Filled with a complicated mixture of elation and gravity, Tricia knelt calmly and watched as Marvin’s fingers began to describe a series of complicated motions in the air before him. She felt a frisson of almost erotic excitement as she saw a faint disturbance around his hands, almost as if the symbols he was drawing on nothing were being written in the very air. She smiled openly as the hair on her arms stood up. Already she knew, she could see the ether, she could feel it. She had already passed the first test and only had to wait for Marvin to finish and see.
Marvin turned to her, ready to begin his instruction, and fell backwards as he gaped. “Tricia!” He righted himself and stared at her, disbelieving. It had to be impossible, or at the very least highly improbable. He felt his power pulling itself like invisible threads from every molecule in his body. Finite threads twisting and stranding into coiled ropes that started to flow into his fingertips and collect, coagulate. The ether around Tricia thickened until he was seeing her through a wavering distorted mist, could barely see the uncertain but smiling visage through the streams of power.
“You’re a Kavula!” Marvin screamed, trying to penetrate through the mist that seemed to be circling him, looking for a way in. Tricia’s head cocked, she pointed to her ear and shrugged. “You’re a Kavula, you must get away from me, now! You will kill me!”
Tricia tried to stand up, had to place a palm flat on the ground for assistance, gravity felt like it was working overtime to keep her in place. She couldn’t hear a word that Marvin was saying but from the stricken look on his face he obviously needed her help. Why wouldn’t her damn legs work? A tingling sensation had started in her feet, and her fingertips and her scalp, not unpleasant but somehow invasive. “What are you saying?” she yelled in frustration. “What are you saying?”
With so much of his power now housed in his extremities making any sort of purposeful motion look like a bag of skin that had no bones blowing in the wind, Marvin spelled the word in the air. The shimmering aftermath left behind now looked to Tricia like words written in fire. K.A.V.U.L.A.
“Oh, no, no, nonononononono!” she shrieked, trying to back away. The power was having none of it though, bursting through Marvin’s pores like sprays of sweat and blood and diving for Tricia. There was no pain, just sensations, filling her to the brim and beyond with an aura that overtook any essence that had belonged to Tricia alone. She wept, silently, as all that Marvin had taught her about Kavula’s was remembered. She wept as she killed him.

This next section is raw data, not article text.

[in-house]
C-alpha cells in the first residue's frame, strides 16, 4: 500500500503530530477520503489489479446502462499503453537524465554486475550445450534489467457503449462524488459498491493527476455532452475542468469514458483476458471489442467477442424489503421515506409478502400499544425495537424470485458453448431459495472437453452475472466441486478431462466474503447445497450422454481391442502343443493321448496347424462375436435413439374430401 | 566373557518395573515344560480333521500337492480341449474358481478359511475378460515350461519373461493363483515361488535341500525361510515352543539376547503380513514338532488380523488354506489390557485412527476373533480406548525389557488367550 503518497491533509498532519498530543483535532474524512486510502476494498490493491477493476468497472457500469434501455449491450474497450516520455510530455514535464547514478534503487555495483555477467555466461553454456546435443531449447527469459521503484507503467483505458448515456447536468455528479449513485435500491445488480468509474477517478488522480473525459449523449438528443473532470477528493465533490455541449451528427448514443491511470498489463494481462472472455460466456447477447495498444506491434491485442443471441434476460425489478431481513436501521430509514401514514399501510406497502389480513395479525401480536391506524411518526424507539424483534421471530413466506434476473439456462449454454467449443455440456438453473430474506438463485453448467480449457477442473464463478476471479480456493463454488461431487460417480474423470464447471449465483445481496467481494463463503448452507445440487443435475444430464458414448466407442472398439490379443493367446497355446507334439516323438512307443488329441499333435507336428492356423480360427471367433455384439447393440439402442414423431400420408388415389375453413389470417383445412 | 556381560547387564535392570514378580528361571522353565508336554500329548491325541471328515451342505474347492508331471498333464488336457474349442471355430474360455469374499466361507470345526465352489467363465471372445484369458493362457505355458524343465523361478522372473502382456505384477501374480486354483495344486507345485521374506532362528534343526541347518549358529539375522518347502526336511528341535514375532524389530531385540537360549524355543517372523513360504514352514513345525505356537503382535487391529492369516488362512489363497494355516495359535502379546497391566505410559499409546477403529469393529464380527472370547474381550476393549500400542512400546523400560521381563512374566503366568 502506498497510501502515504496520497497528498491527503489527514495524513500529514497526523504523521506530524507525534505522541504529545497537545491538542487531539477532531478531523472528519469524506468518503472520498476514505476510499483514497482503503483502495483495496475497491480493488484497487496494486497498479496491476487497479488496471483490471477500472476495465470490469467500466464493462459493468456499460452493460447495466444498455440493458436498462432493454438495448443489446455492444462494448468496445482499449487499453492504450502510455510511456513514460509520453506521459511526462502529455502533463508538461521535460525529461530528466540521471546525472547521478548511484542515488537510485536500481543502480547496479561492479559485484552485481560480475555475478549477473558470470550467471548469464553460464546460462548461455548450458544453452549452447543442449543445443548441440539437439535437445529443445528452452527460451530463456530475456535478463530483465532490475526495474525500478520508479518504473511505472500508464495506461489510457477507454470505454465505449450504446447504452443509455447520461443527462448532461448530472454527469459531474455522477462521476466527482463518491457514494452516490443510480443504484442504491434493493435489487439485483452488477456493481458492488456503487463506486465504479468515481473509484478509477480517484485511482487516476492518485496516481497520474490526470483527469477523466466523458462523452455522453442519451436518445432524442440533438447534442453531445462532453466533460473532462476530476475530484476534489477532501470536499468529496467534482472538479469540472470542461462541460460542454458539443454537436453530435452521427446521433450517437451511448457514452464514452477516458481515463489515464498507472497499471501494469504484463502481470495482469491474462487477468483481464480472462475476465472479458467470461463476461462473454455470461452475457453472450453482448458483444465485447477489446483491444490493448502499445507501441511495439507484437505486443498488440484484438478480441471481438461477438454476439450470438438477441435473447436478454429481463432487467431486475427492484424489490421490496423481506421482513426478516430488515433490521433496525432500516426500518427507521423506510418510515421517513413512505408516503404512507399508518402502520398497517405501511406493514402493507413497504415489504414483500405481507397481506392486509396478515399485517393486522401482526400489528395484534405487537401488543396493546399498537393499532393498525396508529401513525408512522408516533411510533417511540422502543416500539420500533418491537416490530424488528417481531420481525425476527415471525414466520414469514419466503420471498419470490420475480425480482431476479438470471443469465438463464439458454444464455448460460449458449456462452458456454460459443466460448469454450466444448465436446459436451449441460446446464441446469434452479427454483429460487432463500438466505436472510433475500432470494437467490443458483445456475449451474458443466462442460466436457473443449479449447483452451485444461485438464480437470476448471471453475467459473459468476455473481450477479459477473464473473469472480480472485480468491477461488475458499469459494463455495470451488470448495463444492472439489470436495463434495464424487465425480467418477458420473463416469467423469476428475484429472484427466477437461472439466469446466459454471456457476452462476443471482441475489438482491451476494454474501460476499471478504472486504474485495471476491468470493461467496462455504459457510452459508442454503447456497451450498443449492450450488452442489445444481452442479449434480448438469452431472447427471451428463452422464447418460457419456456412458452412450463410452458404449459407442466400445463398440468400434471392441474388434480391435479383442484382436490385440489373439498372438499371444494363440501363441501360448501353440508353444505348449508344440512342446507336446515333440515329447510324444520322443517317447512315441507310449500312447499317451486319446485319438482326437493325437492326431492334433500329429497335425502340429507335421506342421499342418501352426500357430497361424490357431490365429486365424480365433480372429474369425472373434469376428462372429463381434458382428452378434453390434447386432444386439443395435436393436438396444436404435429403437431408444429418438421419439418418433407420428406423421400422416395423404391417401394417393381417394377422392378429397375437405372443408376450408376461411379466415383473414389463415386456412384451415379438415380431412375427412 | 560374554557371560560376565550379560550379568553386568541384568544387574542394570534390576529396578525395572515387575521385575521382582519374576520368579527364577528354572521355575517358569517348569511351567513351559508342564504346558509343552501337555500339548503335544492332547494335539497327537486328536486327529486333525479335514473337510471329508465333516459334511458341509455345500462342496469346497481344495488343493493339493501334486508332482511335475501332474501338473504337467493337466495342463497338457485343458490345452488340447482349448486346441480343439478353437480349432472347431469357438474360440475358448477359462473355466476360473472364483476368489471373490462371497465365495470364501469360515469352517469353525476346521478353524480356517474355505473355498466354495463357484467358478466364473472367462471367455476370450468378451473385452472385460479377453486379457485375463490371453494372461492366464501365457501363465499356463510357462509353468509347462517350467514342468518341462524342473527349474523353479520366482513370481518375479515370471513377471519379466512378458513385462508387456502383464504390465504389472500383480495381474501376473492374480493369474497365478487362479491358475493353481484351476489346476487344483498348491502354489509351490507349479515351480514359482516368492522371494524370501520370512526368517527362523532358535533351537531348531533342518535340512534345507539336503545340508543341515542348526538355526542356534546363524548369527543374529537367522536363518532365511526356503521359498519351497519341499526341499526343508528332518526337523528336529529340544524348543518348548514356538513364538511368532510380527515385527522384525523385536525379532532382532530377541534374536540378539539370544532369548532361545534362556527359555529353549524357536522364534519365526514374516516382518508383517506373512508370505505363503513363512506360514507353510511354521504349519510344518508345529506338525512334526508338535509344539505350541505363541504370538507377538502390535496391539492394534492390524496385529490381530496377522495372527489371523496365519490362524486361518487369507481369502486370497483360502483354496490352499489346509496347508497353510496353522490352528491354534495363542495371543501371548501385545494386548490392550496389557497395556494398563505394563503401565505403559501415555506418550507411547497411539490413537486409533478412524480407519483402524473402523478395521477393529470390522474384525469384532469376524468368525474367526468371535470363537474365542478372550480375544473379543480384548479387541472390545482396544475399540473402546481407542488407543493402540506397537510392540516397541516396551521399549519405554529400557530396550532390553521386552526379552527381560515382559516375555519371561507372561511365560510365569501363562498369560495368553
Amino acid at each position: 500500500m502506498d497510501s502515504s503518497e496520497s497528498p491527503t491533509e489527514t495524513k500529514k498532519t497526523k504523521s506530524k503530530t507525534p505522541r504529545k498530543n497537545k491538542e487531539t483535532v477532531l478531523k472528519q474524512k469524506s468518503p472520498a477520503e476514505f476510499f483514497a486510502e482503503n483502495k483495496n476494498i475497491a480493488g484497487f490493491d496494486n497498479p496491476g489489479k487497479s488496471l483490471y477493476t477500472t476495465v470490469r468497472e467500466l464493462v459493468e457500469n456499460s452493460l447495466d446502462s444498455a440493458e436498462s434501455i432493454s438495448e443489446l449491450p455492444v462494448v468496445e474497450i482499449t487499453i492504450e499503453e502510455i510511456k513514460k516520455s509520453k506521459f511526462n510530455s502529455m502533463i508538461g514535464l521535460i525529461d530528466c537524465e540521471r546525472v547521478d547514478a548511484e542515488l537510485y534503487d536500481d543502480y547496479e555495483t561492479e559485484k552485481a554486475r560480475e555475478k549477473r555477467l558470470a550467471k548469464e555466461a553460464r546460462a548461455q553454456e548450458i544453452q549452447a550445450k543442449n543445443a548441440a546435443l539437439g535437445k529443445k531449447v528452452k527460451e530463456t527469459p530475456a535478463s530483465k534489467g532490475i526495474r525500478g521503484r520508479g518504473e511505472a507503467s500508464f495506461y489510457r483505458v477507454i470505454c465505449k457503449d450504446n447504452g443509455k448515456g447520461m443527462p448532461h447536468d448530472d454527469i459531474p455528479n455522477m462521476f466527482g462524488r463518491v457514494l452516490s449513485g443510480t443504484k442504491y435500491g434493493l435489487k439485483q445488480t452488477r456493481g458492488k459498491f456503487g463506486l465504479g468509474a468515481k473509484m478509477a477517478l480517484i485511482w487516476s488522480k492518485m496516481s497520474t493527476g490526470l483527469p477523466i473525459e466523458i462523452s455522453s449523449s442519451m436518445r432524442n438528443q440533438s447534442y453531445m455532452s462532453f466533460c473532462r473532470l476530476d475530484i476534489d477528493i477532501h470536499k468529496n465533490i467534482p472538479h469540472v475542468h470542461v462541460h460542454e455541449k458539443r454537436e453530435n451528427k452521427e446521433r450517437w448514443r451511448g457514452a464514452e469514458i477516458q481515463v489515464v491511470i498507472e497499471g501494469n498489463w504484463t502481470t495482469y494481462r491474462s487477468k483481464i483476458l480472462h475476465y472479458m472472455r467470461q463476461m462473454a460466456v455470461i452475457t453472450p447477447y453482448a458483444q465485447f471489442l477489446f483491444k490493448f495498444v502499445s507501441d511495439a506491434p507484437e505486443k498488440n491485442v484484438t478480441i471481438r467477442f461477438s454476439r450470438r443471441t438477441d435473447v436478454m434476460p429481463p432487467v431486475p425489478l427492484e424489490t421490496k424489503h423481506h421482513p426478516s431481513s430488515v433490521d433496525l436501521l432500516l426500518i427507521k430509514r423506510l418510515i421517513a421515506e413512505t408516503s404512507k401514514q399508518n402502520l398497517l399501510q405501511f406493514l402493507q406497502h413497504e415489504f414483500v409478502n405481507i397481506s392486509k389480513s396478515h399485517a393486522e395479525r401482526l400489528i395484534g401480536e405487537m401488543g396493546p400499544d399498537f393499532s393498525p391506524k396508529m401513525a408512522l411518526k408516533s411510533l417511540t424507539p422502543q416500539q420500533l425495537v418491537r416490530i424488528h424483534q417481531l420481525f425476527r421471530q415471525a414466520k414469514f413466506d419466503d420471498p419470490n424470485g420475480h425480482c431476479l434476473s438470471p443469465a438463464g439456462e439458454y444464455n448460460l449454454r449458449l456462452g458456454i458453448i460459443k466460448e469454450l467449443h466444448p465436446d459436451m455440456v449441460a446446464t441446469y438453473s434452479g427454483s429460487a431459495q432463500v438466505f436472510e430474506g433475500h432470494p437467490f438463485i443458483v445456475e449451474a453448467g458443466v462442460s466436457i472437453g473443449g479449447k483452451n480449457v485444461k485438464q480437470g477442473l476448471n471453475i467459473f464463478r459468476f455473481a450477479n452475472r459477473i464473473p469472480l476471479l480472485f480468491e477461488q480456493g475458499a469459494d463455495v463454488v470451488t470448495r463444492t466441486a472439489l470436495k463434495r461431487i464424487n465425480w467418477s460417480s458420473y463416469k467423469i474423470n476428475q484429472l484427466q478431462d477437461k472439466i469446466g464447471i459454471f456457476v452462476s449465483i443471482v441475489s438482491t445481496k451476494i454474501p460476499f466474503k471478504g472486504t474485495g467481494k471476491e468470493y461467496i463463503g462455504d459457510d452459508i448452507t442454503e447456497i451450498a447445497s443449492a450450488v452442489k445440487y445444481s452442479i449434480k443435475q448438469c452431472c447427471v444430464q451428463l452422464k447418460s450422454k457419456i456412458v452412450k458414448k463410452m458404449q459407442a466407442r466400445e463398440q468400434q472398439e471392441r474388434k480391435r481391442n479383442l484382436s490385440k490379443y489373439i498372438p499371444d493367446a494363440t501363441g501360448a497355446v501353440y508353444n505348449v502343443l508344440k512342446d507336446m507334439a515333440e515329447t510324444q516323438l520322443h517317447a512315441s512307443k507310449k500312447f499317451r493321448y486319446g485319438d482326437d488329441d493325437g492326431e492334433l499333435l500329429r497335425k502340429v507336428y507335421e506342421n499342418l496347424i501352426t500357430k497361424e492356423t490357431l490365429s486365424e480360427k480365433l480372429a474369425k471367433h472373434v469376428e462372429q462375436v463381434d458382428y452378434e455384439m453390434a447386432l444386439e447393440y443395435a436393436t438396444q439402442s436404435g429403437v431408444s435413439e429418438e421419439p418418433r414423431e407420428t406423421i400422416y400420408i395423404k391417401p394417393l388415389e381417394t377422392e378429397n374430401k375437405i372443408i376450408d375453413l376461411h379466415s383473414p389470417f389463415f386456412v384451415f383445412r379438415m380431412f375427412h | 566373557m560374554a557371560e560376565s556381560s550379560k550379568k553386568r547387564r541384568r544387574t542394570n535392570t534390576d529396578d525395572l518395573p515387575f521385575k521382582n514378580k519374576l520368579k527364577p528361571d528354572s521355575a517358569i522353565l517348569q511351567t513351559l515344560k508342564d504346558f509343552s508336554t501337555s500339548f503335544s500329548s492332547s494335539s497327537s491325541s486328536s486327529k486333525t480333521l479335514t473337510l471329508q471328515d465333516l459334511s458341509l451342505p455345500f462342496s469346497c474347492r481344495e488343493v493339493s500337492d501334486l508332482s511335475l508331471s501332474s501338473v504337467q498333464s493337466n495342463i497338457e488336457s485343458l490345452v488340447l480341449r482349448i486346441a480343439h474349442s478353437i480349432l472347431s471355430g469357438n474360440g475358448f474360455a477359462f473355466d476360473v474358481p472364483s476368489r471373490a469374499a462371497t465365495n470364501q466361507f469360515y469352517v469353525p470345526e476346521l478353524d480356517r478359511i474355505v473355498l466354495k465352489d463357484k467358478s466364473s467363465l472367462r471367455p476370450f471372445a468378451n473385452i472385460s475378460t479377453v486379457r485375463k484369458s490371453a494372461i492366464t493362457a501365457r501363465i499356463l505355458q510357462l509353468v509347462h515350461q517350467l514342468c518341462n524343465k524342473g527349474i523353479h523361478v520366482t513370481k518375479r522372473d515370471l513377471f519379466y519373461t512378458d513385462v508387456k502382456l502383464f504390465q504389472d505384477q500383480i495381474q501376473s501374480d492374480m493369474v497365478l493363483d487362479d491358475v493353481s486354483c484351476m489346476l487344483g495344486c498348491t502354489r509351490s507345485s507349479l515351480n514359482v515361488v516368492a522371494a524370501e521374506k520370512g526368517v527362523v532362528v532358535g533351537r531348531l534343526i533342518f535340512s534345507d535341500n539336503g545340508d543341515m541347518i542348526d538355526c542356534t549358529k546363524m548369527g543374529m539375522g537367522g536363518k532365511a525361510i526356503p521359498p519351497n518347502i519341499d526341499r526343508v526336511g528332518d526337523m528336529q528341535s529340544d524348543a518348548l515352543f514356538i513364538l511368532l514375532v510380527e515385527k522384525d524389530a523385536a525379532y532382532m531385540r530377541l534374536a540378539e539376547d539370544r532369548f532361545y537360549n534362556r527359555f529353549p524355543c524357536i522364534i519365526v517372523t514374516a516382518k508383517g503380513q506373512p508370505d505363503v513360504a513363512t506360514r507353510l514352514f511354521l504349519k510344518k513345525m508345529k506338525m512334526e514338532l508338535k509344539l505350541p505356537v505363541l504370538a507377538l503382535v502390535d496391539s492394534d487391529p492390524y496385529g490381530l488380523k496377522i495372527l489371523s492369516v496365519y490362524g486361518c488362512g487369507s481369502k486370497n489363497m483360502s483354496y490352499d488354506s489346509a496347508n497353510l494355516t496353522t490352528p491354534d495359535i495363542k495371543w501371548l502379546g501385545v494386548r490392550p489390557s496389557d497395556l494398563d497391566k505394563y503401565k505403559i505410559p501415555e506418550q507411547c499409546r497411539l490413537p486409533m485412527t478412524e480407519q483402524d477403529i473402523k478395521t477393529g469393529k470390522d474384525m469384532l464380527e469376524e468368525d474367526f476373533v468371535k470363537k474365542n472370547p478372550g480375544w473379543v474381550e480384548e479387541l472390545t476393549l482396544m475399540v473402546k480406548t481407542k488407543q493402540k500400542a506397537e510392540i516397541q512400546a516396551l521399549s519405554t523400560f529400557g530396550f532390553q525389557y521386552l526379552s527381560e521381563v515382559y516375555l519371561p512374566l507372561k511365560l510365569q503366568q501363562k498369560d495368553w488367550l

The Kavula were an ancient race, possibly the ancient race. It was said that working spells used to be as common as working the fields, and just as natural. Born with the source of all essential magics inside them, they were a peaceful people, rulers who did not hold themselves above those without. As life moved forward, as times got hard or the earth grew fallow, the Kavula decided to share their magic with carefully selected people. The apprenticeship training was hard and had many levels; generally only one out of five survived the first few levels. The ones that survived were imbued with a diluted source of magic, a gift freely given to those who had earned it.
The more the well of power was spread out, the less Kavula there were. Eventually there was one born maybe every century or two. It was possible for a Kavula to be born to unsuspecting parents and live out a completely normal lifespan and die just like anyone else. However, if one happened to be around a skilled Elder, or Prefect or Sage, the magic would recognize this original source and flee its bindings to inhabit its vessel once again. This procedure did not bode well for its current resident, who without fail did not survive.
Amidst of maelstrom of crackling energy, Tricia was finally able to move forward and lean down to kiss Marvin’s brow. A tear dripped from the tip of her nose onto his handsome face. “So long,” she whispered, “and thanks for all the tricks.”
The Master Class prompt this week was chosen by David at the Scholarly Scribe. The fact that he chose the first line from The Hitchhiker’s Guide to the Galaxy made me like him even more than I already did. Douglas Adams is one of my all-time favorite authors that I can read and re-read countless times. The man was an intelligent hysterical comedic genius. I used as many references as I possibly could, and pulled some lines directly because they were my favorites, and this story is nothing but homage to his brilliance. Ha, one of the references I didn’t even realize I made at the time, and when I re-read it I admit my nerd sense tingled with my self-perceived cleverness (kind of like a spidey sense but with less sticky stuff).
Story powered by 1200 Micrograms, Live in Brazil. I’m pretty sure they’re aliens.